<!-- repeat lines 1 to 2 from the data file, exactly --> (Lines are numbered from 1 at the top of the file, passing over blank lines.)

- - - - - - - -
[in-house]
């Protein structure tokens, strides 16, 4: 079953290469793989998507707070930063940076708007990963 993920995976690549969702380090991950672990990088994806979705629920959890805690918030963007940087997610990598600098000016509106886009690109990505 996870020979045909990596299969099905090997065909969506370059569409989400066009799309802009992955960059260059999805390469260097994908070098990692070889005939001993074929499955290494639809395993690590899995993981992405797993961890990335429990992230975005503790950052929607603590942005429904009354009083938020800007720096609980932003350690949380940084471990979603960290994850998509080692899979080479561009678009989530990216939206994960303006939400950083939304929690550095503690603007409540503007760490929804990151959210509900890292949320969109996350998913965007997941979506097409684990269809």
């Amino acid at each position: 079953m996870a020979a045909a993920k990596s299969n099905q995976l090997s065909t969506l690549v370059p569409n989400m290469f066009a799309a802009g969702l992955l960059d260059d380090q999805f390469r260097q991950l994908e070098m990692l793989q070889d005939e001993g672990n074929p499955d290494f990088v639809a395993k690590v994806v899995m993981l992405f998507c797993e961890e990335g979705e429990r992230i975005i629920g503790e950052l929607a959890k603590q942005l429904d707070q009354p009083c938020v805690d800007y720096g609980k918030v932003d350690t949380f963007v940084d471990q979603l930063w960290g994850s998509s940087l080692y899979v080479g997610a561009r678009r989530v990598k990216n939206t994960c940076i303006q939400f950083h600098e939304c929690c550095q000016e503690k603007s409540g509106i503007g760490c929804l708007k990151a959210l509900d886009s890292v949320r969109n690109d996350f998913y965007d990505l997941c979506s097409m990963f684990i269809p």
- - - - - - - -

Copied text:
[in-house]
């Protein structure tokens, strides 16, 4: 079953290469793989998507707070930063940076708007990963 993920995976690549969702380090991950672990990088994806979705629920959890805690918030963007940087997610990598600098000016509106886009690109990505 996870020979045909990596299969099905090997065909969506370059569409989400066009799309802009992955960059260059999805390469260097994908070098990692070889005939001993074929499955290494639809395993690590899995993981992405797993961890990335429990992230975005503790950052929607603590942005429904009354009083938020800007720096609980932003350690949380940084471990979603960290994850998509080692899979080479561009678009989530990216939206994960303006939400950083939304929690550095503690603007409540503007760490929804990151959210509900890292949320969109996350998913965007997941979506097409684990269809």